In many environmental cases, pre-pollution exclusion policies are invaluable assets that prove absolutely necessary in order to fund case resolution. This is especially where the insured-defendant is no longer in business or has few or no assets available to respond to the environmental cleanup requirement. But while the insurance coverage may be key to resolving the case, it is not uncommon for there to be an adversarial relationship between the policyholder and its insurance companies, as each is attempting to spend as little as possible of its own money in contribution to the settlement effort.
Needless to say this dynamic can create an impediment to reaching a settlement. What often happens is that policyholders opt to keep their insurers in the dark as much a possible, in an attempt to avoid disclosure of facts and circumstances that could provide the insurers with a basis to deny coverage. There is tension between facts that tend to establish coverage and which may also be harmful to the policyholder in the underlying environmental case.
Traditional litigation often fails to provide an effective way for insurance carriers and the value of their policies to effectively participate or contribute to resolution of the main environmental court proceeding. There may be ancillary lawsuits between various policyholders and their insurers but these are normally stayed pending resolution of liability issues in the environmental case. Even if the insurance coverage cases are not stayed there is no formal – and little informal – coordination between the various cases.
As an alternative to this bifurcated approach, I have been involved in a number of situations where mediation involving all parties, including insurance carriers, is used to facilitate settlement in a parallel track to environmental litigation. Using mediation in this way enables the inclusion of insurance carriers in the settlement process, and provides for compliance with insurance company-specific requirements, which are ordinarily are not directly addressed in the environmental court case.
To some lawyers it may seem inefficient to mediate and litigate in tandem. But in the absence of mediation, settlement negotiations of environmental disputes are often far too haphazard, left to individual lawyer preference, which may be insufficient to bring about a successful outcome. In my experience it proves to be far more inefficient when some or all of the insurers are brought into settlement discussions too late in the process. A complex case mediator anticipates the carriers’ needs so that they are adequately prepared to negotiate at the right time. Attention is also given to the carriers’ needs to coordinate their efforts with other insurers at the same level of a party’s insurance profile, as well as with excess carriers and reinsurers.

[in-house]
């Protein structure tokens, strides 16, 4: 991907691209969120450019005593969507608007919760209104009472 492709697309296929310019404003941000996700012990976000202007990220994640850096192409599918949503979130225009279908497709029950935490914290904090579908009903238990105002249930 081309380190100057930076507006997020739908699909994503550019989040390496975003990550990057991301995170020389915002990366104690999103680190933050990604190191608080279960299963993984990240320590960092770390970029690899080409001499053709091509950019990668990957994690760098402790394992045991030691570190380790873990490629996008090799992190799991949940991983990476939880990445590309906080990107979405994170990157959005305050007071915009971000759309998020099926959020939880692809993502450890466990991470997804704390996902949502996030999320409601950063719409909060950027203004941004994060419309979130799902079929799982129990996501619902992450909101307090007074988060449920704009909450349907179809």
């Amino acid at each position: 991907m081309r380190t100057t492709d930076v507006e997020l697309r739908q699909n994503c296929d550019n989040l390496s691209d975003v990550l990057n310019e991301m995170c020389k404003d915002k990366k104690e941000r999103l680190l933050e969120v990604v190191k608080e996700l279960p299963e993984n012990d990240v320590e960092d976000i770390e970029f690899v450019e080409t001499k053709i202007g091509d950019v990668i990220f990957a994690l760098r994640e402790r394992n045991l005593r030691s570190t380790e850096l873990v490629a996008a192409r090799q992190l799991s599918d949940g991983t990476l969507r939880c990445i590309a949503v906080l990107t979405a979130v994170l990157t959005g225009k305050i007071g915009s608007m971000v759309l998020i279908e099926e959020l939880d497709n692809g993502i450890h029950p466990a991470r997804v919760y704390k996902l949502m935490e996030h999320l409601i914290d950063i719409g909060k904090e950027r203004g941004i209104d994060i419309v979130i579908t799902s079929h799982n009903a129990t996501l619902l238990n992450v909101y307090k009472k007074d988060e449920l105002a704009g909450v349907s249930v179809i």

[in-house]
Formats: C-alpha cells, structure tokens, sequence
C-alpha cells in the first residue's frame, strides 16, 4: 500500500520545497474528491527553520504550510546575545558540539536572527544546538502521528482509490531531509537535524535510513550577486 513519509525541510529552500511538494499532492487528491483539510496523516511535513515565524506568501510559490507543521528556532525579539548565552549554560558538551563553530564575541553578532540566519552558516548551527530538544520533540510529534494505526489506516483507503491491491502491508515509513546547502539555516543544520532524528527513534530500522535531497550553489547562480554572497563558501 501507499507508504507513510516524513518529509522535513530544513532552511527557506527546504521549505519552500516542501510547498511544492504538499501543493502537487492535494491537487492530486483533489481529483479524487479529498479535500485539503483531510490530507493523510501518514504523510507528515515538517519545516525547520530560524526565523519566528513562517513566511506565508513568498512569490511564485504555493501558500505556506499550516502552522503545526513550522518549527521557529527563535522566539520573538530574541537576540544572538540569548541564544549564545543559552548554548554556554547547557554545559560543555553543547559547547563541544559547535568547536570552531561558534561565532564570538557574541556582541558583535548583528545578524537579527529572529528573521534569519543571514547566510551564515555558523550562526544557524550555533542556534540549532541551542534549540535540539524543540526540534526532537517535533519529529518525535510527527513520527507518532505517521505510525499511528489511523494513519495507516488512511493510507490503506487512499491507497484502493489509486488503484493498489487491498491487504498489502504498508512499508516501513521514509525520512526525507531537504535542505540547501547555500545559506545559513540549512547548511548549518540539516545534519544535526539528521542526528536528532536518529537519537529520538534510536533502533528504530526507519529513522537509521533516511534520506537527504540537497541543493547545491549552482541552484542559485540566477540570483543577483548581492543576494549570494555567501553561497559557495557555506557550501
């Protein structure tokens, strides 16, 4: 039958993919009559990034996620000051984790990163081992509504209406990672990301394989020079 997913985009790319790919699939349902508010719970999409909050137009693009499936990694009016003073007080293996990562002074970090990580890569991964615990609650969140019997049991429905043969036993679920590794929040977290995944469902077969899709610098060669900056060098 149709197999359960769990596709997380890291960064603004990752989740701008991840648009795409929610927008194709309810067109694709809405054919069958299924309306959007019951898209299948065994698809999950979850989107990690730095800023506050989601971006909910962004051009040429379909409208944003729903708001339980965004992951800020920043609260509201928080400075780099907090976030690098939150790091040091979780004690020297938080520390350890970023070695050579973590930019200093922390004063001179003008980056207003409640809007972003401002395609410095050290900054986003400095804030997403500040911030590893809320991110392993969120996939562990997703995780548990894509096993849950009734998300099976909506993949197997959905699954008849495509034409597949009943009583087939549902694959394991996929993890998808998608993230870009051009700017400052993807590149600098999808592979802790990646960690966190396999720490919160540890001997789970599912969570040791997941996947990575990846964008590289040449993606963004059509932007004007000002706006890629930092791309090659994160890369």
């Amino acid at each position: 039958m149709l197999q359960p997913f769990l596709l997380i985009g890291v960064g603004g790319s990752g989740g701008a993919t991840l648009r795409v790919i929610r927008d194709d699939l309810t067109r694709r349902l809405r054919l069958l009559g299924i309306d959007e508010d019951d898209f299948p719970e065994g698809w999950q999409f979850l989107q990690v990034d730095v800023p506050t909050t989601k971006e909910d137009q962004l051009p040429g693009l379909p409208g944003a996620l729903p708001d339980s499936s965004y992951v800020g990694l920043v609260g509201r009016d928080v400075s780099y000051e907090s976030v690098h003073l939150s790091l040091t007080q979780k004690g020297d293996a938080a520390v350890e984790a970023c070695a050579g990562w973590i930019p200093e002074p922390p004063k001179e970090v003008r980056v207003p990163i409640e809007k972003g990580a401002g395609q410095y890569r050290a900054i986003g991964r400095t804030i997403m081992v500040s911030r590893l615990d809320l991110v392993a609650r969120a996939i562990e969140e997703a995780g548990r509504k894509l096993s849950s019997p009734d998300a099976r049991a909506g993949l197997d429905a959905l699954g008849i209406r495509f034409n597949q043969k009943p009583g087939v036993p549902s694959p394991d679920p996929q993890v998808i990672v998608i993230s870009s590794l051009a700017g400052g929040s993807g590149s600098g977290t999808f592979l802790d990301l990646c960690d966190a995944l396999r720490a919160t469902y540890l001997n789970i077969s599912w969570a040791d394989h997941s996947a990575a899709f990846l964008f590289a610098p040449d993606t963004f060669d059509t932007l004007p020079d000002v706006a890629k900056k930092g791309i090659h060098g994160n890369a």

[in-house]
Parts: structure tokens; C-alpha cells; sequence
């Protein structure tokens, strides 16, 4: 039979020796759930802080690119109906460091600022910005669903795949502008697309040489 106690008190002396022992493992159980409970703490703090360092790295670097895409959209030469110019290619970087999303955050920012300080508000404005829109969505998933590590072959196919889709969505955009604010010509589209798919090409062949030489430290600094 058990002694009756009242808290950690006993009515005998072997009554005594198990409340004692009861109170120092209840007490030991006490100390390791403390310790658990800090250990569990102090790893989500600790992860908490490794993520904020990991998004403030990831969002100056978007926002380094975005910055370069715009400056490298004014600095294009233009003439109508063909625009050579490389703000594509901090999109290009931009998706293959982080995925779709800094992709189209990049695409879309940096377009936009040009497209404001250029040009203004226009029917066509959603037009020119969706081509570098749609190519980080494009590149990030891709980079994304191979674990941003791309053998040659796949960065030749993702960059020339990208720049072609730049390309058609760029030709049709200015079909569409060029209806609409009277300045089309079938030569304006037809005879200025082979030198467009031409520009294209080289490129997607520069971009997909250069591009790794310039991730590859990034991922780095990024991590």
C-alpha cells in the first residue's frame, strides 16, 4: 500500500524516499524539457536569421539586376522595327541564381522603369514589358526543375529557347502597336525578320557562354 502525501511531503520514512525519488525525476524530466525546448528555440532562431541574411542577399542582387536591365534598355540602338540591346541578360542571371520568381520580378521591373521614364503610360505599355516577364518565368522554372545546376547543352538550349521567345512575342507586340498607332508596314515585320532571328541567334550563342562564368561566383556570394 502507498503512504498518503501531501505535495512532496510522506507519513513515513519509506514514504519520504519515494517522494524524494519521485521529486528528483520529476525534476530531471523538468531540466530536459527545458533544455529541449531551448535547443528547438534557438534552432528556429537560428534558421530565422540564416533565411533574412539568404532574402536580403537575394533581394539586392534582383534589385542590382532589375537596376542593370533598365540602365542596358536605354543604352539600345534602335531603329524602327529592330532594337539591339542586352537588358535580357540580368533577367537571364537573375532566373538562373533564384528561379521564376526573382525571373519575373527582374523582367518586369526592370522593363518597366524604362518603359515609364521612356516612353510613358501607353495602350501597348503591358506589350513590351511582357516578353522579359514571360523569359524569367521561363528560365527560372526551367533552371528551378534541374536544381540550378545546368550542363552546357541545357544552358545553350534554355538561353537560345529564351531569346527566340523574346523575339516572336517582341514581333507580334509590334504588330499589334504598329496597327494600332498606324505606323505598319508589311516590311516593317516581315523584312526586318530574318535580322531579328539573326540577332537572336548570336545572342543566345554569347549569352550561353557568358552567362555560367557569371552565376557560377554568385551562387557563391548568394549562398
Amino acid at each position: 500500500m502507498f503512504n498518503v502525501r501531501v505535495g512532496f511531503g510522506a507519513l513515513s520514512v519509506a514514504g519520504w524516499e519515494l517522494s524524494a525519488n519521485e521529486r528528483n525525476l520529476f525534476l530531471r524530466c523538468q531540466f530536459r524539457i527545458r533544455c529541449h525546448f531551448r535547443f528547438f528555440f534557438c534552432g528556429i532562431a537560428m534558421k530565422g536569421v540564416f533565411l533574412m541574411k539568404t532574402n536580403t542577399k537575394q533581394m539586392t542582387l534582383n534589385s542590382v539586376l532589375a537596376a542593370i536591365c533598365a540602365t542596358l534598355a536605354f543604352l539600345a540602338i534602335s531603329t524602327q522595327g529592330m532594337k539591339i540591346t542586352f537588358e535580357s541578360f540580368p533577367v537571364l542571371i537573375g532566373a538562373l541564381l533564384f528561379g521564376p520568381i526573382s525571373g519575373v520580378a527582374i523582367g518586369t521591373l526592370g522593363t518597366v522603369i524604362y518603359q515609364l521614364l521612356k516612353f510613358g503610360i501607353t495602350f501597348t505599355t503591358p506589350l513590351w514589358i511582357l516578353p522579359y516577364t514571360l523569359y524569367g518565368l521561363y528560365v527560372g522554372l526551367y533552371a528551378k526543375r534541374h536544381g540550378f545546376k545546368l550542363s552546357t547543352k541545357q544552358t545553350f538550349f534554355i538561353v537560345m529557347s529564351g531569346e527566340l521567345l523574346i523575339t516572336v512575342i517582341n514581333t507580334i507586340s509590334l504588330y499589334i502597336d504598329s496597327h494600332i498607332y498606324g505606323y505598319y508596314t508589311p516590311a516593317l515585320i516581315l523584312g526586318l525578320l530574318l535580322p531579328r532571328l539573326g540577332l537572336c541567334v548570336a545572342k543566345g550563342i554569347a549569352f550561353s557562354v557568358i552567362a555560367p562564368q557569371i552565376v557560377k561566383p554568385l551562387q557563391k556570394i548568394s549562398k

As a case in point, in one matter that I recently worked on, a principal defendant had a block of primary, excess and umbrella coverage over many years, issued by multiple insurers. One primary carrier had paid millions of dollars in defense; that carrier ultimately paid an additional $9 million dollars to settle and exhaust its primary policy. The other carriers for that defendant took the position that they had no duty to defend and that their indemnity limits had not been triggered. Periodic mandatory meetings were held with those carriers to educate them on the status of the lawsuit and settlement and to avoid the informational imbalance described above. When necessary, the previously “non-participating” carriers were prepared and able to meaningfully participate in reaching settlement.
The point is this: Bringing insurer representatives into the mediation process as early as possible — even before actual dollar figures are discussed – puts the parties in a stronger position to settle. Separate sessions with all or sub-groups of carrier representative, without policy holder counsel, allows for the airing of issues and the development of pro-settlement strategies.